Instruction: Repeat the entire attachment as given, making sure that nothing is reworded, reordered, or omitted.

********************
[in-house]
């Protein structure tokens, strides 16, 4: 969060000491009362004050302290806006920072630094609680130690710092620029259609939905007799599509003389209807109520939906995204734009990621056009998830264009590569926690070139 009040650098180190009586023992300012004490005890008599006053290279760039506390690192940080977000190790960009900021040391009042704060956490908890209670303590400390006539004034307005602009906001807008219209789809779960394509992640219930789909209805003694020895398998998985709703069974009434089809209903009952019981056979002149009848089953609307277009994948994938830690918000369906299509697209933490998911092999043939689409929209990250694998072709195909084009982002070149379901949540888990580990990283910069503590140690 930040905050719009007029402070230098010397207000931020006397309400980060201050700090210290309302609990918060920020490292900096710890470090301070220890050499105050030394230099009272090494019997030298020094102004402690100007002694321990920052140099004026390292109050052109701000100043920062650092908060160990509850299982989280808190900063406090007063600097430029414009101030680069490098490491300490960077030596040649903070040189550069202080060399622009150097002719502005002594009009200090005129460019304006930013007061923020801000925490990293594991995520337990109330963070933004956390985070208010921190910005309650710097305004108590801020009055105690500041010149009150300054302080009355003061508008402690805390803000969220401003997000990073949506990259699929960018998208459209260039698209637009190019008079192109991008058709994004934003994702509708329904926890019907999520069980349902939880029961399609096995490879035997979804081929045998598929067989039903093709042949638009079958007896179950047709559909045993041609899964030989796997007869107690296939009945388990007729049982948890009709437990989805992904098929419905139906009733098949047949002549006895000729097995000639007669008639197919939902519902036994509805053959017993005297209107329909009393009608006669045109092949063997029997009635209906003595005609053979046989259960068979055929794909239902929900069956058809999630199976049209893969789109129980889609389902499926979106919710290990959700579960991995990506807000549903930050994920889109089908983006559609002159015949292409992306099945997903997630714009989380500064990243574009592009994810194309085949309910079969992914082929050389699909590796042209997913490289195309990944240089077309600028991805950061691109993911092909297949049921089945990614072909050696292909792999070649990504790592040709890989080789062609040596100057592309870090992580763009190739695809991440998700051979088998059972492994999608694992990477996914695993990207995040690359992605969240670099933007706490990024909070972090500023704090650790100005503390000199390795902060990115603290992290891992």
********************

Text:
[in-house]
């Protein structure tokens, strides 16, 4: 969060000491009362004050302290806006920072630094609680130690710092620029259609939905007799599509003389209807109520939906995204734009990621056009998830264009590569926690070139 009040650098180190009586023992300012004490005890008599006053290279760039506390690192940080977000190790960009900021040391009042704060956490908890209670303590400390006539004034307005602009906001807008219209789809779960394509992640219930789909209805003694020895398998998985709703069974009434089809209903009952019981056979002149009848089953609307277009994948994938830690918000369906299509697209933490998911092999043939689409929209990250694998072709195909084009982002070149379901949540888990580990990283910069503590140690 930040905050719009007029402070230098010397207000931020006397309400980060201050700090210290309302609990918060920020490292900096710890470090301070220890050499105050030394230099009272090494019997030298020094102004402690100007002694321990920052140099004026390292109050052109701000100043920062650092908060160990509850299982989280808190900063406090007063600097430029414009101030680069490098490491300490960077030596040649903070040189550069202080060399622009150097002719502005002594009009200090005129460019304006930013007061923020801000925490990293594991995520337990109330963070933004956390985070208010921190910005309650710097305004108590801020009055105690500041010149009150300054302080009355003061508008402690805390803000969220401003997000990073949506990259699929960018998208459209260039698209637009190019008079192109991008058709994004934003994702509708329904926890019907999520069980349902939880029961399609096995490879035997979804081929045998598929067989039903093709042949638009079958007896179950047709559909045993041609899964030989796997007869107690296939009945388990007729049982948890009709437990989805992904098929419905139906009733098949047949002549006895000729097995000639007669008639197919939902519902036994509805053959017993005297209107329909009393009608006669045109092949063997029997009635209906003595005609053979046989259960068979055929794909239902929900069956058809999630199976049209893969789109129980889609389902499926979106919710290990959700579960991995990506807000549903930050994920889109089908983006559609002159015949292409992306099945997903997630714009989380500064990243574009592009994810194309085949309910079969992914082929050389699909590796042209997913490289195309990944240089077309600028991805950061691109993911092909297949049921089945990614072909050696292909792999070649990504790592040709890989080789062609040596100057592309870090992580763009190739695809991440998700051979088998059972492994999608694992990477996914695993990207995040690359992605969240670099933007706490990024909070972090500023704090650790100005503390000199390795902060990115603290992290891992």